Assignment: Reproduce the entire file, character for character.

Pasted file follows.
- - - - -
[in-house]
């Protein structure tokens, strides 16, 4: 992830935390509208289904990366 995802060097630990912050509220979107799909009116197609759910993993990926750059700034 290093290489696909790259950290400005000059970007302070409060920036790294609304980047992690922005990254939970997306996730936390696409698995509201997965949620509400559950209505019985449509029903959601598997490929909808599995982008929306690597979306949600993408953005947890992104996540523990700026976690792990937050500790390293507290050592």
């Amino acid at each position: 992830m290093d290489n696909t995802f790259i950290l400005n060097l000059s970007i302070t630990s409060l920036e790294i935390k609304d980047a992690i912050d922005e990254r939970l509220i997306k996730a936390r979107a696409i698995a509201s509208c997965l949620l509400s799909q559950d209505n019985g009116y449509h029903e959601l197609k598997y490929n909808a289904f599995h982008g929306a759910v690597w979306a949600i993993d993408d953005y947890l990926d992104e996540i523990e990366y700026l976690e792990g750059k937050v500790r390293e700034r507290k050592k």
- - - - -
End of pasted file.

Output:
[in-house]
């Protein structure tokens, strides 16, 4: 992830935390509208289904990366 995802060097630990912050509220979107799909009116197609759910993993990926750059700034 290093290489696909790259950290400005000059970007302070409060920036790294609304980047992690922005990254939970997306996730936390696409698995509201997965949620509400559950209505019985449509029903959601598997490929909808599995982008929306690597979306949600993408953005947890992104996540523990700026976690792990937050500790390293507290050592």
């Amino acid at each position: 992830m290093d290489n696909t995802f790259i950290l400005n060097l000059s970007i302070t630990s409060l920036e790294i935390k609304d980047a992690i912050d922005e990254r939970l509220i997306k996730a936390r979107a696409i698995a509201s509208c997965l949620l509400s799909q559950d209505n019985g009116y449509h029903e959601l197609k598997y490929n909808a289904f599995h982008g929306a759910v690597w979306a949600i993993d993408d953005y947890l990926d992104e996540i523990e990366y700026l976690e792990g750059k937050v500790r390293e700034r507290k050592k």